When a Child Asks for Separation

It may seem to you that this would be a pretty uncharacteristic behavior for a child. According to most research, children want their parents to be a couple and hope for a reunion even some time after the separation. So when a child asks you to leave their other parent, it is no wonder you may be surprised.

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When a child or a teenager asks you to dissolve your relationship, or firmly believes and supports the idea of their two parents getting separated, that would likely strike you as odd. Although it may be strange at first glance , children with such requests usually present clear reasoning as to why you and your partner should no longere be together. It is often said that the simplest explanation is often the best one. And children’s reasoning is not only amazingly straightforward, but often also right.

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Children's Viewpoint

We adults tend to complicate and overthink things too much. And as a parent, you may try to protect your children, by not fighting with your partner in front of them, by pretending everything is normal, but they still know that there is a problem. How can even the smallest child tell that mommy and daddy are not getting along? And how can they, despite your best efforts, sense that you’re sad, unhappy, or hurting?

We underestimate our children.  They may not know or understand why, because they simply don’t have enough experience yet, but deep down they recognize that the relationship between their parents is not normal or healthy.  Why is that, you may wonder. Because they have other role-models to look up to, such as couples from the extended family – grandparents, aunts and uncles, etc.  

How to React to Your Child's Request

So, what should you do when a child or a teenager asks you to dissolve the relationship? Of course you’re not going to get a divorce just because your children say so, after all you’re the adult! But the real question here is: are they seeing something you’re missing?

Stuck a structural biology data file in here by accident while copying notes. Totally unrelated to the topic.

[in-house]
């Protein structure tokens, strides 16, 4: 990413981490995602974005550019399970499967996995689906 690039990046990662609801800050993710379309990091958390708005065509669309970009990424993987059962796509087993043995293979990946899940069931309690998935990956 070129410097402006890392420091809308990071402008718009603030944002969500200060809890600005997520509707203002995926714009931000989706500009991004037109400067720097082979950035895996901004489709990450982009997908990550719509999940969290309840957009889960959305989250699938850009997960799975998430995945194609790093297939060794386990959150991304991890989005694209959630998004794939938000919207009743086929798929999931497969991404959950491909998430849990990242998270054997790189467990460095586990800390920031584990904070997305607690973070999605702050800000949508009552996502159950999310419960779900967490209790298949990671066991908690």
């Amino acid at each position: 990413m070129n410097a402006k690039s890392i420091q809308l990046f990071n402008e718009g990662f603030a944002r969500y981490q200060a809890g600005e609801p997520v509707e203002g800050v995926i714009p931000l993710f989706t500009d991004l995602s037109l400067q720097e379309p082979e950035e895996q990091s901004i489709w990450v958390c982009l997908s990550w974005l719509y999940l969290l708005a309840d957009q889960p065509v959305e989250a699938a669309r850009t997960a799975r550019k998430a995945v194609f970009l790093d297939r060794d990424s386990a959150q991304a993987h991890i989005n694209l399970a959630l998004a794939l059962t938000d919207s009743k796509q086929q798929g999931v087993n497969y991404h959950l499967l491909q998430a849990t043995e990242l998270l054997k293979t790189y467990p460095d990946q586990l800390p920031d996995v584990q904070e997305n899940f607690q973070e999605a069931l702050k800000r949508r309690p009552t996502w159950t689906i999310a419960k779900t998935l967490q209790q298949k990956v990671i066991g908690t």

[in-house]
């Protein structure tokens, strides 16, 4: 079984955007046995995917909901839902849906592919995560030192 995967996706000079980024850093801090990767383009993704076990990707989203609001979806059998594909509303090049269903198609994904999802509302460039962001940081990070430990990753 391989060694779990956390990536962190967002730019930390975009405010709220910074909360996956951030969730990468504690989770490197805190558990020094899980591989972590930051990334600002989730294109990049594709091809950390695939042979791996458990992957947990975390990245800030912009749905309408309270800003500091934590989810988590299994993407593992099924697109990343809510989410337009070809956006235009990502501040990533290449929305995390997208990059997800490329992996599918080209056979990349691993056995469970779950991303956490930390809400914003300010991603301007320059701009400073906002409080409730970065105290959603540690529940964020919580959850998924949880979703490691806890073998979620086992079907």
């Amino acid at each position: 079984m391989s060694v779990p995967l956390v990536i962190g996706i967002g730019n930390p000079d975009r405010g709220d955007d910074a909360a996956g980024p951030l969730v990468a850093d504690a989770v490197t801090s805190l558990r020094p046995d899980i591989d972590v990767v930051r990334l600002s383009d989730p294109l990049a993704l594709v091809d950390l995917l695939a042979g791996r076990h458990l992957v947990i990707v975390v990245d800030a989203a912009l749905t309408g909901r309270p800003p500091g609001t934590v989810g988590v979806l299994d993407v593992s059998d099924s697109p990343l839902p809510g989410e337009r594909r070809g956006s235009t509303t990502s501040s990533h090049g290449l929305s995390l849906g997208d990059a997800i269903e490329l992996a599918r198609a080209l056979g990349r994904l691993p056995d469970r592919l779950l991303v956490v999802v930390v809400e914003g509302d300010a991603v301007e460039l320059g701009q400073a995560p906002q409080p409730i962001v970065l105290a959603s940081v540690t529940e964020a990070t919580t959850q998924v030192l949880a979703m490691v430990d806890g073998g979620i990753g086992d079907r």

You need to ask yourself some questions and analyze the answer in an honest way. To make the process easier, include the questions below.

Why Does Your Child Say That?

Maybe your relationship has deteriorated, but neither you nor your partner have realized it just yet. That is why people close to you, yet outside of your relationship as a couple, such as your kids, your close relative, or even friends, may be trying to hint that something isn’t working well. Listen to what they have to say about it and instead of defending your relationship straight away, just take some time to analyze their reasons for saying you should separate.

What Signs Could You Be Missing?

It could be small things: maybe you have been arguing more lately, or using “the silent treatment” as an unhealthy method of dealing with conflict. Perhaps you are no longer as loving or caring in your relationship. Maybe you’ve grown apart and you lead separate lives, or you disrespect one another…

Is My Marriage/Cohabitation Making My Kids Unhappy?

You may feel comfortable or used to your relationship the way it is, but your children, the other people that share the house with you and your partner, may feel like they live in a war zone. We all recognize that living in harmony at home is important for our mental and physical health.

Am I Actually Happy?

You may have become used to blaming it on the housework or on your job, but are you deflecting the fact that you’re unhappy? Are you taking it out on your kids and the people around you? You want your kids to be happy and they want the same for you, so if your relationship is working against your wellbeing, perhaps the time has come to end it.

Am I Humiliating Myself Over Love?

Your kids may feel as if you’re existing on crumbs of love, instead of wholeheartedly experiencing a happy marriage/cohabitation. Trying to foster a relationship, where you’re constantly struggling and feel alone, is not really a partnership. It takes team work and your kids know it too.

Full reference: 

, (Jan 5, 2016). When a Child Asks for Separation. Retrieved Jun 16, 2019 from Explorable.com: https://explorable.com/e/when-a-child-asks-for-separation

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